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HOLD HOLD Drazkowski's mission: To hold Rep. Ilhan Omar to account

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Rep. Steve Drazkowski
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It's the off-season for most state legislators, but that can't be said for state Rep. Steve Drazkowski. 

Drazkowski, a Mazeppa Republican, has been busy this summer intensifying a solitary campaign to bring Democratic U.S. Rep. Ilhan Omar to account for what he considers her misdeeds, both legal and ethical.

"The people have the right to know if their congresswoman is a crook," Drazkowski said during a press conference earlier this summer. 

In July, Drazkowski petitioned a U.S. House committee to investigate Omar, arguing that Minnesota's —and the country's, — first Somali-American congresswoman has refused to come clean about her marriages and tax returns.

That was followed by the unveiling of his website, omartruth.com, which allows people to sign a petition demanding an investigation. So far, more than 43,000 people have. 

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Those salvos came after a campaign finance probe, spurred by a complaint by Drazkowski, found that Omar misused campaign funds in violation of state rules.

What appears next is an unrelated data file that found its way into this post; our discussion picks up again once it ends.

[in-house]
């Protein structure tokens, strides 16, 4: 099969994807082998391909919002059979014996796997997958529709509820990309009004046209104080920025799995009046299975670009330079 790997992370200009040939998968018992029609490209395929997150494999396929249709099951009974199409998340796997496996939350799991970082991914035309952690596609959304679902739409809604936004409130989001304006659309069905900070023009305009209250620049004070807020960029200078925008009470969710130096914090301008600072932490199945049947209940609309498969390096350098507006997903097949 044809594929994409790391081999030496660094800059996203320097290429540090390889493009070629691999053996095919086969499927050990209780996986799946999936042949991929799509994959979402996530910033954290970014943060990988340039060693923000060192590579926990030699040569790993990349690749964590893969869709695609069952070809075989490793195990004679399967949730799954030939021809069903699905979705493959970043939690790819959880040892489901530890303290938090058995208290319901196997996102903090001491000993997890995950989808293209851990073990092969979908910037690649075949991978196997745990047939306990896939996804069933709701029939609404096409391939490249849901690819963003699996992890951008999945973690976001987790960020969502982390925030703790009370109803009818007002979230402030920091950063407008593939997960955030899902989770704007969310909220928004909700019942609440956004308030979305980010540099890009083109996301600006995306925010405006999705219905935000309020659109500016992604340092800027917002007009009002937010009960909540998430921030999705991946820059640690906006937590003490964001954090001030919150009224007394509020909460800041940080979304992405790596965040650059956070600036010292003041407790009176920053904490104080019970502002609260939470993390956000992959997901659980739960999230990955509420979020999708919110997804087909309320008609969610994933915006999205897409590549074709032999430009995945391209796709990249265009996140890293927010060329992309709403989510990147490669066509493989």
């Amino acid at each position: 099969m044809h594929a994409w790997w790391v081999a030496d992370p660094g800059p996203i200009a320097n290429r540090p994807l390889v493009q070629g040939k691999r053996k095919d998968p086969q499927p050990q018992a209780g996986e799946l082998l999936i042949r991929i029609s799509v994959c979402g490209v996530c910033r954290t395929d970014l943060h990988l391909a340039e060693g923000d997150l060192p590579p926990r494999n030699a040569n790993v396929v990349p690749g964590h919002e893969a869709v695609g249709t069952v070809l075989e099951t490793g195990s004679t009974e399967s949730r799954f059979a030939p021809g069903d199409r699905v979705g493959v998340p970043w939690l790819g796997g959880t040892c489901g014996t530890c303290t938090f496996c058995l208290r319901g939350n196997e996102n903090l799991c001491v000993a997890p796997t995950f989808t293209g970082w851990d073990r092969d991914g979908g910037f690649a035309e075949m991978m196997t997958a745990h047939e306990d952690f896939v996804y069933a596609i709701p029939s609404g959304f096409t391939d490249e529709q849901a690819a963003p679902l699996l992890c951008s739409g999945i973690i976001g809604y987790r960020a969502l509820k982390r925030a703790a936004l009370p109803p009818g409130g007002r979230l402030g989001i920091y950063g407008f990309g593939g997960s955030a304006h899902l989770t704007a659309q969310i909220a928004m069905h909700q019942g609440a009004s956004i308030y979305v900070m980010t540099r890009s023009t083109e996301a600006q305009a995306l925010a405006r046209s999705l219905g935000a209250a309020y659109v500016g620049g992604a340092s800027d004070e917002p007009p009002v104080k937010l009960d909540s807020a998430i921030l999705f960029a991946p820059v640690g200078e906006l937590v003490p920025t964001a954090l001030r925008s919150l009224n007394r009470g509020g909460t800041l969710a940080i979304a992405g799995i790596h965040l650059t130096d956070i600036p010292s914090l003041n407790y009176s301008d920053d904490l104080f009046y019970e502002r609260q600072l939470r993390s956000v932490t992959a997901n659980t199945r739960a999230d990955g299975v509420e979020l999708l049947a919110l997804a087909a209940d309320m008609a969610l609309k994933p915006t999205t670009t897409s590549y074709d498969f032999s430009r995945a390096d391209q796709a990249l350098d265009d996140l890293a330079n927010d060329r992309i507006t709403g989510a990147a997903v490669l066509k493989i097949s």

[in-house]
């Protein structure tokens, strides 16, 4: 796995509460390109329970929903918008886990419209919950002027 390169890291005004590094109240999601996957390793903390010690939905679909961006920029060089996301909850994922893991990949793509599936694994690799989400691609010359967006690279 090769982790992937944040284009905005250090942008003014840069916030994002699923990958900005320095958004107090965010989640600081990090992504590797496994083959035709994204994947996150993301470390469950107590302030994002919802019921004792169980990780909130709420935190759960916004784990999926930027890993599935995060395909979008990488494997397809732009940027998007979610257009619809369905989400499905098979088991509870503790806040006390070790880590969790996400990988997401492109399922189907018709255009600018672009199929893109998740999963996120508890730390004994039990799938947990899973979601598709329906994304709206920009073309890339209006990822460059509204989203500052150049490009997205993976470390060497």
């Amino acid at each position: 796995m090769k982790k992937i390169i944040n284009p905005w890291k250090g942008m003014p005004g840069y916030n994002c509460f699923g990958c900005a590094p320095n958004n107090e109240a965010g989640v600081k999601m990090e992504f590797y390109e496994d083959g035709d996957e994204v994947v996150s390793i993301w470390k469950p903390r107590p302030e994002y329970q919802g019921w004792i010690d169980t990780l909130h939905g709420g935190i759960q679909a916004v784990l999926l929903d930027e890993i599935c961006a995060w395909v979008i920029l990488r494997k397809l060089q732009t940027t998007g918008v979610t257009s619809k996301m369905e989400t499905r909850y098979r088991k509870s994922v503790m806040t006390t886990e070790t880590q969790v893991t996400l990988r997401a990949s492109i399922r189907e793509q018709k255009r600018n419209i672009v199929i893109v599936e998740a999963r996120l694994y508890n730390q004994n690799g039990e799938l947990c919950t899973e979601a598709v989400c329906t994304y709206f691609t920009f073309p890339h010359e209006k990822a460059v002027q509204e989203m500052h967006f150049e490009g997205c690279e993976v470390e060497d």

It also showed that she had filed joint tax returns with her husband before they were legally married and at a time when she was married to another man. 

And although allegations persist that Omar married her brother as part of an immigration scheme, they so far remain unproven. But Drazkowski believes them to be true — and that he has been vindicated in some measure. 

"I can tell you that the political climate is changing on the issue," Drazkowski said.

There was no response to a request to Omar's Washington office for an interview or a statement.

Drazkowski began his campaign against Omar when she was a first-term state legislator, well before she became a political lighting rod that President Trump has sought to exploit. And Drazkowski has continued his campaign against Omar since her election to the U.S. Congress in 2018.

"I don't have a lot of tolerance for those who repeatedly break the laws," Drazkowski said when asked about his motivation for taking on Omar. "If you are law-making and you are violating the laws of the land, you only undermine the importance and meaning of those laws." 

It's an uncommon sight: One politician from a different district, now a different legislative body, pursuing another politician so zealously. The starkness is underscored by other differences: Drazkowski is white, male, rural, Republican and Christian. Omar is black, female, urban, Democratic and Muslim. 

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These are irrelevant as far as Drazkowski is concerned. What stands out for him is how slow Minnesota media has been, at least until recently, to ask questions about Omar's past and what he believes to be her serial misrepresentations. And if Omar has nothing to hide, why all the secrecy?